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Paying tribute to the nation's forests

Paying tribute to the nation's forests

Science
Britons are being urged to pay tribute to the nation's forests by writing a poem, letter or story.The poet laureate, Carol Ann Duffy, is leading the way with a newly commissioned poem, which explores relationships between trees and humanity.Forests have inspired generations of British writers, including Shakespeare, who used woodland settings in many of his plays.More than 10% of the UK is wooded.The poem, Forest, was commissioned by the Forestry Commission, which is marking its centenary this year. In it, Duffy, who steps down this year, looks at the theme of time. "The forest keeps different time; slow hours as long as your life, so you feel human," she writes. "So you feel more human; persuaded what you are by wordless breath ...
Nation's botanical treasure troves 'under huge threat'

Nation's botanical treasure troves 'under huge threat'

Science
A million plants from every corner of the globe are tucked away inside the cabinets that line the walls.It's a scientific collection that goes back centuries, gathered by the likes of Carl Linnaeus, the "father of taxonomy", and Charles Darwin.They could have had no inkling that pressed, dried collections of plants would have modern uses in assessing extinction risks.Estimates suggest one in five of the world's plant species is threatened. Collections of pressed, dried plants are an important "living" resource, say scientists."People think of Herbaria as being dead, old plants and not relevant," says Kathy Willis, Professor of Biodiversity at the University of Oxford."It's living in the sense that the information it has is as rel...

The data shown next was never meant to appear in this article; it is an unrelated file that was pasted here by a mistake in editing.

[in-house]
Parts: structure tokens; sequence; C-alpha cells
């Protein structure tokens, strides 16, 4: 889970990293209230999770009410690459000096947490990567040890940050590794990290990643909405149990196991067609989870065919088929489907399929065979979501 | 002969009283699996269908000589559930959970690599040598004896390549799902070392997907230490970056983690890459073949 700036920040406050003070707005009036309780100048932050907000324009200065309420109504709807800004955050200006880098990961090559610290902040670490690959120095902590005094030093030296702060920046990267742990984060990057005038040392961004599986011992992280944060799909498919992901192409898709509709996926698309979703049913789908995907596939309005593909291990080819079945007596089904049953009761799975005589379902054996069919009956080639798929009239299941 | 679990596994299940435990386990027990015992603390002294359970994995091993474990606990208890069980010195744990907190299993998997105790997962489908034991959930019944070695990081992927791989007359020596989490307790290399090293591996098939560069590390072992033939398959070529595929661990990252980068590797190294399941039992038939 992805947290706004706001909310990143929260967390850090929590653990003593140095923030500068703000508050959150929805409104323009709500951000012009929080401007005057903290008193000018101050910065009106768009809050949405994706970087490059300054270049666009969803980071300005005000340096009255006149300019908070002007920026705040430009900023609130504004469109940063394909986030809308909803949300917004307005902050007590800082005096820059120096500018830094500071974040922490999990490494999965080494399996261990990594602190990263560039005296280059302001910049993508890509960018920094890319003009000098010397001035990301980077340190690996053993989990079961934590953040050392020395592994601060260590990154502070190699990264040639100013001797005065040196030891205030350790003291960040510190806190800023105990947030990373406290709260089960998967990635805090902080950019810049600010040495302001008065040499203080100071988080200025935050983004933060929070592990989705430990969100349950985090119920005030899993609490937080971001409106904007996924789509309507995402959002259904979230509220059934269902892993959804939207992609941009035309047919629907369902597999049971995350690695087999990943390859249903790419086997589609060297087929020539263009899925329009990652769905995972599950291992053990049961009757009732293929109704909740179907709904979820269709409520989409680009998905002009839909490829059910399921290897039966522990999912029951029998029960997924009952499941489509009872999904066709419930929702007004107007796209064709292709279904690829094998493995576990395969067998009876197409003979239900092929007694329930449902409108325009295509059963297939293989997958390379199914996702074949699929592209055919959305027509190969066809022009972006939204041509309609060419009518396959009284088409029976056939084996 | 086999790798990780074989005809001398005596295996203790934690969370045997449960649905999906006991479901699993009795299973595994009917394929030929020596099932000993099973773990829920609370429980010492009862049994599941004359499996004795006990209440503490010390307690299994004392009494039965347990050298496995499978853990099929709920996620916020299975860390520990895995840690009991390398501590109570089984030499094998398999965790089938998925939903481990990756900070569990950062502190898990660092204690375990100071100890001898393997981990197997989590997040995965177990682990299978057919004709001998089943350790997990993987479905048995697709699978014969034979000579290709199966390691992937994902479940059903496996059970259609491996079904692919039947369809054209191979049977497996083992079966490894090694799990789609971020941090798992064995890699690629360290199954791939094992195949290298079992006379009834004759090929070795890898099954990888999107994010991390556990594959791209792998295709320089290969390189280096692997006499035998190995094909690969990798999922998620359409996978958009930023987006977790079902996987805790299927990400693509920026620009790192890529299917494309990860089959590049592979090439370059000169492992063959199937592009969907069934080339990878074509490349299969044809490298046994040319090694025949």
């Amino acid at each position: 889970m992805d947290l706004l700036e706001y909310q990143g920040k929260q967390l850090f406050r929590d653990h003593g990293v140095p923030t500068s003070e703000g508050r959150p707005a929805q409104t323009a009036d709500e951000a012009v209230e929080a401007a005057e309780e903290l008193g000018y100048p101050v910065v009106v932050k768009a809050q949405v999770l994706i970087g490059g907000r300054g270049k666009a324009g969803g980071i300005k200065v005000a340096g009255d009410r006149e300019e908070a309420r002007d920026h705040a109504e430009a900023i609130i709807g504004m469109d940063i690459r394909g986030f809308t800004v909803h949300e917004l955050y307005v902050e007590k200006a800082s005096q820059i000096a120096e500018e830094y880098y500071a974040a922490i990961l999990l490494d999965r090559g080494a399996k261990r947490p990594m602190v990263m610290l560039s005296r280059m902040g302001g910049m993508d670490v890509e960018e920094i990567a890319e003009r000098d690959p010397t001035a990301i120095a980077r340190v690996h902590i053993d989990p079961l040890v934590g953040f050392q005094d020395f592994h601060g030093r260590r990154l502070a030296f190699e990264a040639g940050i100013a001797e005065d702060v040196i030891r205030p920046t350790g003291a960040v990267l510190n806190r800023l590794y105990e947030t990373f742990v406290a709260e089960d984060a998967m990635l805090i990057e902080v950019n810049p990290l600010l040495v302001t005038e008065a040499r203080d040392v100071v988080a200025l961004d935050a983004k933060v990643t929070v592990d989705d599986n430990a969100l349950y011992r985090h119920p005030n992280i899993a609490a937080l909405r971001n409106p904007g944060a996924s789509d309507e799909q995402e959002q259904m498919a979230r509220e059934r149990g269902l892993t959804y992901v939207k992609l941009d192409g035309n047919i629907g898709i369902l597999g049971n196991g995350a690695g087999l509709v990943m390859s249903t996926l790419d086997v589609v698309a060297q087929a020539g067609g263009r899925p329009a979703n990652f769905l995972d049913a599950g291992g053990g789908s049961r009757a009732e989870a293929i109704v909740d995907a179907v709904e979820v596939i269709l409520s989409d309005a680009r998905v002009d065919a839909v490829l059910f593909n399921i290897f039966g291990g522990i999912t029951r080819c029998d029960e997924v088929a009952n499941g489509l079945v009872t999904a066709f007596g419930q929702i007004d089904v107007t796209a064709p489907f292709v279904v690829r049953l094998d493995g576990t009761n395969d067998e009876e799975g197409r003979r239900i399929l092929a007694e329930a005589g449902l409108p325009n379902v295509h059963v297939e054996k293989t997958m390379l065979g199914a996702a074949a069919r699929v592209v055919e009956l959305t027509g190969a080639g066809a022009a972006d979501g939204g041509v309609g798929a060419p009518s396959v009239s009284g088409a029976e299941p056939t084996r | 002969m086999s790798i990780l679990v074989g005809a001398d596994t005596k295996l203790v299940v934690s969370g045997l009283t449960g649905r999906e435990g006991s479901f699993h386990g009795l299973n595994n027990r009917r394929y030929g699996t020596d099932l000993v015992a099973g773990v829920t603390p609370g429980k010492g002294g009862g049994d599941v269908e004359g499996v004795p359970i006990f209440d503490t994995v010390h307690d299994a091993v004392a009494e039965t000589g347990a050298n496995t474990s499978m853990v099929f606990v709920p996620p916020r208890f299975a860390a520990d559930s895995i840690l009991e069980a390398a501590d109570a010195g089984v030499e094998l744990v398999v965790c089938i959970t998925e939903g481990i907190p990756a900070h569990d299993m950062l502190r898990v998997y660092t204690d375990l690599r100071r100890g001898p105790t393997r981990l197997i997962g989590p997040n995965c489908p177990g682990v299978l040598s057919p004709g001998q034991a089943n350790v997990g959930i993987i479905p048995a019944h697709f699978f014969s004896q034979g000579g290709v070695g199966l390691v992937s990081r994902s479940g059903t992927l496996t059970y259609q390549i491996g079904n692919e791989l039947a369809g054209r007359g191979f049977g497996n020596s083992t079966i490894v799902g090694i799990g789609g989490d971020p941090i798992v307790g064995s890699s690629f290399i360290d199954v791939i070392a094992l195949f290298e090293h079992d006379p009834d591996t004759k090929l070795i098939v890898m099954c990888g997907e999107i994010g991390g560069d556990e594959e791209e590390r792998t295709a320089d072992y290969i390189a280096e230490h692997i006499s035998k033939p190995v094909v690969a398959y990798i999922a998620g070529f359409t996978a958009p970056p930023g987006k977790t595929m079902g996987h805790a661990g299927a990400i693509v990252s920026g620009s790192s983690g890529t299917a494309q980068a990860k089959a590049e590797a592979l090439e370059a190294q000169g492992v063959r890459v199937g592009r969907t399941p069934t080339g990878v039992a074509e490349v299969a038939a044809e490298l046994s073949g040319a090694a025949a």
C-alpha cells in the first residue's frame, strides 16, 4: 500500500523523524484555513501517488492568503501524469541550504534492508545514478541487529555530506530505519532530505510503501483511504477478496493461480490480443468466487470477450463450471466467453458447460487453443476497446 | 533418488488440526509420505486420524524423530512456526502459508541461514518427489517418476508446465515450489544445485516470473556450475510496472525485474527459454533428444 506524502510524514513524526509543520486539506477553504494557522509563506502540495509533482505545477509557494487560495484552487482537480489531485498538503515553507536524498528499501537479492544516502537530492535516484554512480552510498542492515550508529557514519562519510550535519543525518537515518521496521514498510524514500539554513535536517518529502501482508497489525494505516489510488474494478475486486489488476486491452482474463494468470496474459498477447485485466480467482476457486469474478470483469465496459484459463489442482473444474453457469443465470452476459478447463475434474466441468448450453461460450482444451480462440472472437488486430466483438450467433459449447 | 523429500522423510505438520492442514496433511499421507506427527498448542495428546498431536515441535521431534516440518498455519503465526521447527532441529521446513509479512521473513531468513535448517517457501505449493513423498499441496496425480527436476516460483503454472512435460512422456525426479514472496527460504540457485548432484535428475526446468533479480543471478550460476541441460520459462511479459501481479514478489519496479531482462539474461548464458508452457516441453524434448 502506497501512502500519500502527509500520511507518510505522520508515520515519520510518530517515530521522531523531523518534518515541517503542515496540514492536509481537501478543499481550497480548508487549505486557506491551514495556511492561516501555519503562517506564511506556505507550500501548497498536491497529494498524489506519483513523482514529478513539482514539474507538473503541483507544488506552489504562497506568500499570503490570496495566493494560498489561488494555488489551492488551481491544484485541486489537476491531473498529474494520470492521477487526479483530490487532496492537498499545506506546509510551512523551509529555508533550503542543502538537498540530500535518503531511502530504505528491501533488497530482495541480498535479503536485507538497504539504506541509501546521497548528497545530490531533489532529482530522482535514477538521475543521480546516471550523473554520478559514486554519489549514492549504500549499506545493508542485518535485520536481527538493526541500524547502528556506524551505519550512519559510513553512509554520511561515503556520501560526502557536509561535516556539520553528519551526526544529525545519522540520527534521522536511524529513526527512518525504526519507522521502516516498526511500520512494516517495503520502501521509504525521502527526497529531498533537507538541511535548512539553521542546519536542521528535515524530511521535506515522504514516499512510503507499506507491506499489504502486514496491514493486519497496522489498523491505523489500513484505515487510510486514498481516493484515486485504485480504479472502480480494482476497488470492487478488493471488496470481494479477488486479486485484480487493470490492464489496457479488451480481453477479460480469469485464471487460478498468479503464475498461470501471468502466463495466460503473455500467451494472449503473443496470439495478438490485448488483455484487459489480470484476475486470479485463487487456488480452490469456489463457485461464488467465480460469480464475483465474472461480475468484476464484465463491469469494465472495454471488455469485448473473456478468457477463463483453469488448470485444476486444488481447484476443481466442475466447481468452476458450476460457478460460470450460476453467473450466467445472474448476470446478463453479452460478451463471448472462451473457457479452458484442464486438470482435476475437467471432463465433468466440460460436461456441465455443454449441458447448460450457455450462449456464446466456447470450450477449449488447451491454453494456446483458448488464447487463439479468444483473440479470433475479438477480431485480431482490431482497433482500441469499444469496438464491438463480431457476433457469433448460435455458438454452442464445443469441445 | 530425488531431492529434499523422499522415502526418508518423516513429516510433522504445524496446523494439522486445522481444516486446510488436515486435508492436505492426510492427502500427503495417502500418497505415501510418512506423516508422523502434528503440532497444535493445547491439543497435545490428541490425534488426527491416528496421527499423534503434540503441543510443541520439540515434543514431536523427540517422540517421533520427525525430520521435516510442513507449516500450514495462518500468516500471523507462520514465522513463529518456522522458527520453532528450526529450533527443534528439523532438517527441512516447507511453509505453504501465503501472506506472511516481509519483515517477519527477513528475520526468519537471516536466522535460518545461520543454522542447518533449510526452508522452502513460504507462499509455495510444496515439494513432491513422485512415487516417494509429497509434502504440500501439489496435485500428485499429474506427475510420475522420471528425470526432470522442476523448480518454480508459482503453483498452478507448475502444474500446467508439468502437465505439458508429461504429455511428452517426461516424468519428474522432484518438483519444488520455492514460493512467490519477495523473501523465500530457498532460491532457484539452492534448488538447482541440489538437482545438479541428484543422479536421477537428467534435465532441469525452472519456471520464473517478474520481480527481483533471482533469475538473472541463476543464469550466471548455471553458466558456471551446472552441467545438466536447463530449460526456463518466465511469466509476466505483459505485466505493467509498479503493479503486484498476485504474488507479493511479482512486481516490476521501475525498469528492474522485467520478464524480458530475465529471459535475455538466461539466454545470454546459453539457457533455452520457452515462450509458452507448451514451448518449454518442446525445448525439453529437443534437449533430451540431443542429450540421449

Idaho lands nation's first International Dark Sky Reserve

Idaho lands nation's first International Dark Sky Reserve

Technology
A giant chunk of central Idaho with a dazzling night sky has become the nation's first International Dark Sky Reserve. The International Dark-Sky Association late Monday designated the 1,400-square-mile (3,600-square-kilometer) Central Idaho Dark Sky Reserve. The sparsely populated area's night skies are so pristine that interstellar dust clouds are visible in the Milky Way. "That such truly dark nighttime environments still exist in the United States is remarkable," said J. Scott Feierabend, executive director of the Tucson, Arizona,-based association, calling the designation a milestone for the group. Researchers say 80 percent of North Americans live in areas where light pollution blots out the night sky. The central Idaho reserve covers some of the most remote and rugged areas in the ...